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Some debts may not be discharged in bankruptcy

Massachusetts individuals and couples sometimes consider bankruptcy when they don't have enough money to pay their bills. However, there are some important things to know about bankruptcy laws and what types of debts can or cannot be discharged.

Most unsecured debts such as credit cards, utilities, payday loans and past-due rent may be discharged. These debts often make up a large part of Chapter 7 bankruptcy claims. Chapter 7 bankruptcy could help a low-income individual or couple get a fresh financial start after job loss or a serious illness. Although there are some obvious benefits to filing for this type of bankruptcy, it's important to note that the court could sell a person's property to help pay back some of their debts before they are discharged.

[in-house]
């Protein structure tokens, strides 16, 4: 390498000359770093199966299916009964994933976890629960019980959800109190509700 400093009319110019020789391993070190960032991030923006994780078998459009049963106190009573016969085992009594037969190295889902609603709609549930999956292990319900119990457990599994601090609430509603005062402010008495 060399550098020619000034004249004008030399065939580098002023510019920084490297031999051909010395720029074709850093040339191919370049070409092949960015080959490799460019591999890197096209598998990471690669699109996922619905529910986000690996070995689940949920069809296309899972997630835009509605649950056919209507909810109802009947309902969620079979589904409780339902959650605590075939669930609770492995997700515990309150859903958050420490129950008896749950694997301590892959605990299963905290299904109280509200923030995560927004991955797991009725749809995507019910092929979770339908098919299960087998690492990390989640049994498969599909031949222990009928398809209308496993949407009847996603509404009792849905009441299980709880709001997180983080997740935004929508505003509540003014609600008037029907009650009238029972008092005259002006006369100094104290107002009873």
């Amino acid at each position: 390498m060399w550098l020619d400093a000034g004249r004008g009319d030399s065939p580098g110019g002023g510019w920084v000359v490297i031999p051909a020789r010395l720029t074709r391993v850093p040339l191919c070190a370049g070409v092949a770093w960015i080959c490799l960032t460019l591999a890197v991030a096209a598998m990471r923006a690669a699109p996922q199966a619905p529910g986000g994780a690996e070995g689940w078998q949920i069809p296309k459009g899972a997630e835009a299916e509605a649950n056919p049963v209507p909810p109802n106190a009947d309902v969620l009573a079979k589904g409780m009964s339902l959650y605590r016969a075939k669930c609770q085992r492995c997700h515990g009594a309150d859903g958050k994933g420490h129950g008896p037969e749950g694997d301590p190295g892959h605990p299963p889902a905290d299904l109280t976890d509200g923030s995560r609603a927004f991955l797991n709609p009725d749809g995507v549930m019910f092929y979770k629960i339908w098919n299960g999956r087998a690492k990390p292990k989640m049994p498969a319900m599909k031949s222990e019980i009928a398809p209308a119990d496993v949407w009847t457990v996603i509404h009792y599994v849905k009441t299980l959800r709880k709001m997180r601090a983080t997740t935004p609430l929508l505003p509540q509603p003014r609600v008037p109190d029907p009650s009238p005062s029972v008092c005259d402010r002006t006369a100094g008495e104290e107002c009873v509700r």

For those who want to keep their home, vehicles and other valuable property but have trouble paying all of their debts in full every month, Chapter 13 bankruptcy may be an option. This type of debt relief may allow people to include some federal income taxes and debts related to marital settlements. Debts are not immediately discharged with Chapter 13 bankruptcy; individuals and married couples who choose this option enter into a payment plan that spreads the debts over several years.

Some debts are difficult to have discharged in bankruptcy. For example, student loan debt, federal taxes and homeowners association fees are typically not discharged. Although a person might qualify for an exception, the approval process may be long and potentially expensive. Those with these types of debts may consult with an experienced bankruptcy attorney for advice regarding how to handle these and other debts.

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